To prevent a 'Washington Navy Yard' mass shooting, require gun permits

The NRA is right. Many mass shooters have mental problems such as those that apparently drove Aaron Alexis to start shooting at the Washington Navy Yard. But the US cannot lock up every person who struggles with such problems. It is more useful to license gun holders.

Charles Dharapak/AP
Roses rest on an anchor at an entrance to the Washington Navy Yard as security personnel stand watch in Washington Sept. 19. Op-ed contributor Walter C. Clemens Jr. writes: Licensing gun holders 'would be no more onerous than the requirement to register every motorized vehicle and license every driver.'

Four US presidents have been assassinated while in office. Two others were wounded. There have been at least 20 attempts to assassinate sitting and former presidents. Now, 13 persons, including gunman Arron Alexis, are dead after a mass shooting at the Washington Navy Yard near the US Capitol Sept. 16. Not only politicians but, in recent years, school children and moviegoers have been shot and killed.

How can America reduce gun violence? Possessing a gun does not necessarily improve one’s chances of survival. Residents of states with higher levels of gun ownership have disproportionately higher rates of gun-related deaths, according to a study in the American Journal of Public Health.

The National Rifle Association is correct: Many if not most mass shooters have mental and emotional problems such as those that apparently drove Aaron Alexis to start shooting at the navy yard in Washington, D.C. But the United States cannot lock up every person who has mental or emotional problems that might later result in a violent act. It would be far more useful and feasible to register every gun, large and small, and to require that every gun holder be licensed to use and/or own a firearm. A national registration and licensing system could be mandated under the interstate commerce clause of the Constitution.

These proposals may appear utopian and out-of-touch with political reality. But they offer a clear and relatively simple response to a severe challenge to public health. Defenders of gun rights will say that registration and licensing would intrude and infringe on their individual freedom and Second Amendment rights. But such obligations would be no more onerous than the requirement to register every motorized vehicle and license every driver. 

Yes, bad guys would be reluctant to register their weapons and seek a license. In time, however, the law would catch up with many of them. Given his record of run-ins with the law, an individual such as Alexis could not have obtained or retained a gun license under a national system to register guns and license gun owners. Nor could he have purchased a gun.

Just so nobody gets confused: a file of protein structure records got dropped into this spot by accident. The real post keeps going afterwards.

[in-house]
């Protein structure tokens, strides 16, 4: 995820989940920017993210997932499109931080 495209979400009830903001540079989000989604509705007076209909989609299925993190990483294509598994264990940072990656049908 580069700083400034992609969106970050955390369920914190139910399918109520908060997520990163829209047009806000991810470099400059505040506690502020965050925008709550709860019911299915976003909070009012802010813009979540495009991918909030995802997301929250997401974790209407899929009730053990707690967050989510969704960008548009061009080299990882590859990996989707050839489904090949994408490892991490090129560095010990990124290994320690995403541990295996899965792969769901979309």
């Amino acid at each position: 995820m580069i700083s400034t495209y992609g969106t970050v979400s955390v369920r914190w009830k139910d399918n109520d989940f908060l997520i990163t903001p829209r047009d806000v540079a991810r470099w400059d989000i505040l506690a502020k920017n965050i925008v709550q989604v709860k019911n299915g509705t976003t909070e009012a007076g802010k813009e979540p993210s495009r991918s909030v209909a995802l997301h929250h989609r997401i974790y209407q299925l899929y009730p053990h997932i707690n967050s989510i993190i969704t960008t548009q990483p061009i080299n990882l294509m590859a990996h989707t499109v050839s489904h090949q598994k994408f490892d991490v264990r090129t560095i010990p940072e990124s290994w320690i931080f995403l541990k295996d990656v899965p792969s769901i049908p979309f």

As for the Second Amendment, while the Supreme Court ruled that individuals have a right to arms, the court also left the door open to gun regulation. A requirement to register arms and license ownership would not jeopardize Second Amendment rights.             

A requirement to register every gun and license every gun holder would not prevent hunters, sport shooters, or those who feel safer with their own weapons from owning guns. To obtain a license, however, an applicant would have to maintain a clean record and demonstrate an ability to maintain and use a weapon to prevent injury to themselves and others (except attackers). These conditions parallel the requirements for owning and using an automobile.

Every weapon registered should have a safety device to prevent firing by children or other unlicensed persons. Registration of large-bore and rapid-fire weapons that are more powerful than what can be useful for hunters should probably be limited to collectors who exhibit them or keep them under lock and key.

Life, liberty, and the pursuit of happiness. Life comes first. Without it, there can be neither liberty nor the pursuit of happiness. More Americans die from gun violence in the US than from terrorist acts or fighting overseas. Common sense and experience dictate that the US agree to control the tools of death and destruction within the country as well as internationally. If we demand international curbs on weapons of mass destruction, should we not also expect and demand regulation of weapons that kill thousands of innocents every year in America? 

Walter C. Clemens Jr. is professor emeritus of political science at Boston University. His most recent book is "Complexity Science and World Affairs" (State University of New York Press, 2013).  

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